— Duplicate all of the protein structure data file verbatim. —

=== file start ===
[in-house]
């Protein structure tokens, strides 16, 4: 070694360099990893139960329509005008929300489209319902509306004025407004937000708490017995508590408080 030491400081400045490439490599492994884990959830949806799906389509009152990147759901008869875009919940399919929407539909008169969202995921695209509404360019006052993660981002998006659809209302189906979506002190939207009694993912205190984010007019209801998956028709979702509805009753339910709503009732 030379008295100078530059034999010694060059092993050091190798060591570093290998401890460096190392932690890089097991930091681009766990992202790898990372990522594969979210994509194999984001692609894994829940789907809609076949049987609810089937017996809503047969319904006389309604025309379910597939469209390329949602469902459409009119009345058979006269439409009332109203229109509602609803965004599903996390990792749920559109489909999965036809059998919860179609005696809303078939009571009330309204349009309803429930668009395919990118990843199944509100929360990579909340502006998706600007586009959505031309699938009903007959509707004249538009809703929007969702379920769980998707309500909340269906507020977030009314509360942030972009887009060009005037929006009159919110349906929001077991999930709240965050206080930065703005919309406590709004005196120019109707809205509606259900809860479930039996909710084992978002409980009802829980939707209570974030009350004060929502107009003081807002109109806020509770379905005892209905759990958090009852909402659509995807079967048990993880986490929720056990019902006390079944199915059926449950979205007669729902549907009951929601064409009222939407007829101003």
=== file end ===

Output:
[in-house]
């Protein structure tokens, strides 16, 4: 070694360099990893139960329509005008929300489209319902509306004025407004937000708490017995508590408080 030491400081400045490439490599492994884990959830949806799906389509009152990147759901008869875009919940399919929407539909008169969202995921695209509404360019006052993660981002998006659809209302189906979506002190939207009694993912205190984010007019209801998956028709979702509805009753339910709503009732 030379008295100078530059034999010694060059092993050091190798060591570093290998401890460096190392932690890089097991930091681009766990992202790898990372990522594969979210994509194999984001692609894994829940789907809609076949049987609810089937017996809503047969319904006389309604025309379910597939469209390329949602469902459409009119009345058979006269439409009332109203229109509602609803965004599903996390990792749920559109489909999965036809059998919860179609005696809303078939009571009330309204349009309803429930668009395919990118990843199944509100929360990579909340502006998706600007586009959505031309699938009903007959509707004249538009809703929007969702379920769980998707309500909340269906507020977030009314509360942030972009887009060009005037929006009159919110349906929001077991999930709240965050206080930065703005919309406590709004005196120019109707809205509606259900809860479930039996909710084992978002409980009802829980939707209570974030009350004060929502107009003081807002109109806020509770379905005892209905759990958090009852909402659509995807079967048990993880986490929720056990019902006390079944199915059926449950979205007669729902549907009951929601064409009222939407007829101003």